Premium tech for challenging environments
Economic cycles may have their ups and downs, but some original equipment manufacturers stay focused on premium products.
Economic cycles may have their ups and downs, but some original equipment manufacturers stay focused on premium products. An original equipment manufacturer (OEM) continues to innovate, and Equipment Africa was recently invited to witness for itself some of the latest technologies that are geared at seeing more Volvo Trucks operating in the construction and mining industries in sub-Saharan Africa.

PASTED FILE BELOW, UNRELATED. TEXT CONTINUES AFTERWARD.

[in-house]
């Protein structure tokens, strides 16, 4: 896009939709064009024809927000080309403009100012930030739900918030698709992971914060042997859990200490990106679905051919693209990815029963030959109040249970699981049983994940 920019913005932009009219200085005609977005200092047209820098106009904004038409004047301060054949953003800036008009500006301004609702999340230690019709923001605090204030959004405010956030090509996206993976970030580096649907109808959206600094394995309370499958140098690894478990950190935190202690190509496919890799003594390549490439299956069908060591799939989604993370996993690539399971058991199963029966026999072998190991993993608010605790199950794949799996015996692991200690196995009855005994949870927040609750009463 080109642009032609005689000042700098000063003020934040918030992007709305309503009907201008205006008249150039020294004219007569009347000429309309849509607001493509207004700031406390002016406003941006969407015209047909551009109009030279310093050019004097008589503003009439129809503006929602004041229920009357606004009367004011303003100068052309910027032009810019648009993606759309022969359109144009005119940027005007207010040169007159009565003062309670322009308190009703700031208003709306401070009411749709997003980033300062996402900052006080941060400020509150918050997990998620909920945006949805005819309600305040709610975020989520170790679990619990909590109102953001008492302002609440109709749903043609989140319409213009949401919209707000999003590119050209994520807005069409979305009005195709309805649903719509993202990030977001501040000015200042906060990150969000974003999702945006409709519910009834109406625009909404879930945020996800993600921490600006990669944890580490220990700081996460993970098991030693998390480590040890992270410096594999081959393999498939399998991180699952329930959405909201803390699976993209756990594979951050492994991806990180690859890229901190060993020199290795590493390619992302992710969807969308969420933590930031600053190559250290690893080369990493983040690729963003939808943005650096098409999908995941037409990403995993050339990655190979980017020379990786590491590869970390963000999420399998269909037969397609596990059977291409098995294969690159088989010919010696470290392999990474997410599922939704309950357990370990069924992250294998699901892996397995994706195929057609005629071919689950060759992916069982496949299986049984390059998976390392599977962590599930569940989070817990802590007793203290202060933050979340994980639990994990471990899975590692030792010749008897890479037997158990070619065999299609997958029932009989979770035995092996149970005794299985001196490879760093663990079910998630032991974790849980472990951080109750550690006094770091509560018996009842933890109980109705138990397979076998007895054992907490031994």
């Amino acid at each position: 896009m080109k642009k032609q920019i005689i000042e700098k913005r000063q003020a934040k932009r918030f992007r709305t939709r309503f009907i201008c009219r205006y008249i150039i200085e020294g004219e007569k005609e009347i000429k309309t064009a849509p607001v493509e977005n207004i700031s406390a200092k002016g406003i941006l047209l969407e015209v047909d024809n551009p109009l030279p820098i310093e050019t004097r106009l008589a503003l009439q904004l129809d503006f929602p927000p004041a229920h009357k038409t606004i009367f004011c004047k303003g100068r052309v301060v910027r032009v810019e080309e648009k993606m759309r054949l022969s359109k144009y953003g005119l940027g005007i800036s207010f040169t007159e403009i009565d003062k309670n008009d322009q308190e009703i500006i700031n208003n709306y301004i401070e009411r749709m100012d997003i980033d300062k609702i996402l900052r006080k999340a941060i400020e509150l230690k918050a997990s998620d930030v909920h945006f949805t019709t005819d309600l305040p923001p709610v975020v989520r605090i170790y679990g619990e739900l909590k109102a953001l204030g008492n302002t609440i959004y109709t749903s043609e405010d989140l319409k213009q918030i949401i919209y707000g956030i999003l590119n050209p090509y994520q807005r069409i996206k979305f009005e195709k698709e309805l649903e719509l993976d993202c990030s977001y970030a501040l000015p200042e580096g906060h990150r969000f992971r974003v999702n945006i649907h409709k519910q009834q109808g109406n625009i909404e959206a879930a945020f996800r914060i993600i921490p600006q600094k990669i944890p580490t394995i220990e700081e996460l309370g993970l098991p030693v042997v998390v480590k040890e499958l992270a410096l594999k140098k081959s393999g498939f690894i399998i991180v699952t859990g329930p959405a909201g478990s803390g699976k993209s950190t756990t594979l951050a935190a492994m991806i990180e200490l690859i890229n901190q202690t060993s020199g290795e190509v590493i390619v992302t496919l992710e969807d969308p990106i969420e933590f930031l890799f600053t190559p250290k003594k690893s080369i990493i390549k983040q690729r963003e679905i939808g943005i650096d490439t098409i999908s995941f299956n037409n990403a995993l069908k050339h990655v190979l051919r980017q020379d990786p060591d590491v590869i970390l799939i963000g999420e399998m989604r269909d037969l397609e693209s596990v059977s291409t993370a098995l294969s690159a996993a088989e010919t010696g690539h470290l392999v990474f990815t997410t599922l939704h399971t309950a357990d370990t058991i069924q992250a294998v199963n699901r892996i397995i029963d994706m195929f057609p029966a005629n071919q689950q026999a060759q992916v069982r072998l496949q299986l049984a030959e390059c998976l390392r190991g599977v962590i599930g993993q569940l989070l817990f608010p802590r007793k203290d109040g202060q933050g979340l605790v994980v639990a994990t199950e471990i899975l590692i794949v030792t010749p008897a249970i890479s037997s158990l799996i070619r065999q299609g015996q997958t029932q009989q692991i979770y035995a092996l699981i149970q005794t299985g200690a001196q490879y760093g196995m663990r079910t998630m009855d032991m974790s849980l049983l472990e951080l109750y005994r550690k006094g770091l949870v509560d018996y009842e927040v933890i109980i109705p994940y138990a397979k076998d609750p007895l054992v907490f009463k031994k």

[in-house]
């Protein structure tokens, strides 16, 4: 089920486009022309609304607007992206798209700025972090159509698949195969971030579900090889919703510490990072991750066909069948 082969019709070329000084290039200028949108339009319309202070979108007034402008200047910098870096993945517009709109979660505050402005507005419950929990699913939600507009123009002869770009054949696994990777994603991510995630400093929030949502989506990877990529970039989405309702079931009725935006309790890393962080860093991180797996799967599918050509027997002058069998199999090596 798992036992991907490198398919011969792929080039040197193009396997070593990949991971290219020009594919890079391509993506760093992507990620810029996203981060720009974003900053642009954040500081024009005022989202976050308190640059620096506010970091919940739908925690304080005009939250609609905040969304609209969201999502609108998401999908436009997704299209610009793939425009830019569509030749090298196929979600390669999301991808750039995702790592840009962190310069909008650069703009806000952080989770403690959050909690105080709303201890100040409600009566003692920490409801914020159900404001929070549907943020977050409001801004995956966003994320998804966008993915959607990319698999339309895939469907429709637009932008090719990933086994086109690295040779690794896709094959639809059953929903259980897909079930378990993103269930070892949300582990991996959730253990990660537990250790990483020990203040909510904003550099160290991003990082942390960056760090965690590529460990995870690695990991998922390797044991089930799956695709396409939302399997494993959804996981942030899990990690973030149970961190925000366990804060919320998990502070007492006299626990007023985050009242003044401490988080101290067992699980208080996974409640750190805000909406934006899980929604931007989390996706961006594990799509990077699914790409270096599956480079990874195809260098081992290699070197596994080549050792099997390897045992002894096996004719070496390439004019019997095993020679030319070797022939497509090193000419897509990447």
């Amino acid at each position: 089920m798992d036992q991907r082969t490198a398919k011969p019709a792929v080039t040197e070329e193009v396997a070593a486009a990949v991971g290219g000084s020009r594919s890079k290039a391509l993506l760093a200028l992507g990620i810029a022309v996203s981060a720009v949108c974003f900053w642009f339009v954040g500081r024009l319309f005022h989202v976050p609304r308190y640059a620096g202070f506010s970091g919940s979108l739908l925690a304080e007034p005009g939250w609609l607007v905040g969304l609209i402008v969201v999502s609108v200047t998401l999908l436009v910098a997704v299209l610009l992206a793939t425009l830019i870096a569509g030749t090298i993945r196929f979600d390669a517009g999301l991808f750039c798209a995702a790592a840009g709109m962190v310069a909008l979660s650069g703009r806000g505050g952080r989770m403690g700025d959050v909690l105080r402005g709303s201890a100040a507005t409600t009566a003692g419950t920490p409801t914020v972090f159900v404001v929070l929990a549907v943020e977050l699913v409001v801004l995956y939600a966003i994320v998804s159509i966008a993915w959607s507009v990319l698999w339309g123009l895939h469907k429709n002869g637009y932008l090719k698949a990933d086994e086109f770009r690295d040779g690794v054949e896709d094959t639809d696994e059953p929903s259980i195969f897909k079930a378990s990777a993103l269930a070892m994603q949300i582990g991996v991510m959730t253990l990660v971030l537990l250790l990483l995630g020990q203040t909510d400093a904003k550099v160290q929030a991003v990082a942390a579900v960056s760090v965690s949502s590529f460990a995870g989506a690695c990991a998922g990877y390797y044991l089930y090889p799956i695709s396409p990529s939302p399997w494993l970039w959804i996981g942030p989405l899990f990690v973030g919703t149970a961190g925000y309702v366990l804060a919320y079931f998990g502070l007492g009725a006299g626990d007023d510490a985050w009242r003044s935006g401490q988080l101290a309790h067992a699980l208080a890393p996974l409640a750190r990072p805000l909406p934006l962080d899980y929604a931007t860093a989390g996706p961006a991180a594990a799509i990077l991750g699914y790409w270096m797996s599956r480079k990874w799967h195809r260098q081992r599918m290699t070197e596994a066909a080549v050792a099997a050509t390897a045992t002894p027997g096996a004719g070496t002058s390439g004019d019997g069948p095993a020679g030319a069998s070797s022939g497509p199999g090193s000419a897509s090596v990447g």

“Over the years, Volvo Trucks has amassed a lot of experience in developing and supporting trucks that operate in extreme off-road and tough on-road conditions,” says Malcolm Gush, sales director at Volvo Trucks South Africa. “Some of the new technologies originated in Sweden’s timber industry where the climate is truly harsh, extreme and varied, while others were also tested in a mine in the peaks of the Peruvian Andes at 5 000 m above sea level.”
Noticeable is the OEM’s continued focus on improving safety and productivity, despite the current state of some of the international markets in which these trucks are being geared.
This includes the mining and construction markets which have seen both the user of capital equipment and members of the supply chain cut on critical research and development (R&D) expenditure to save costs.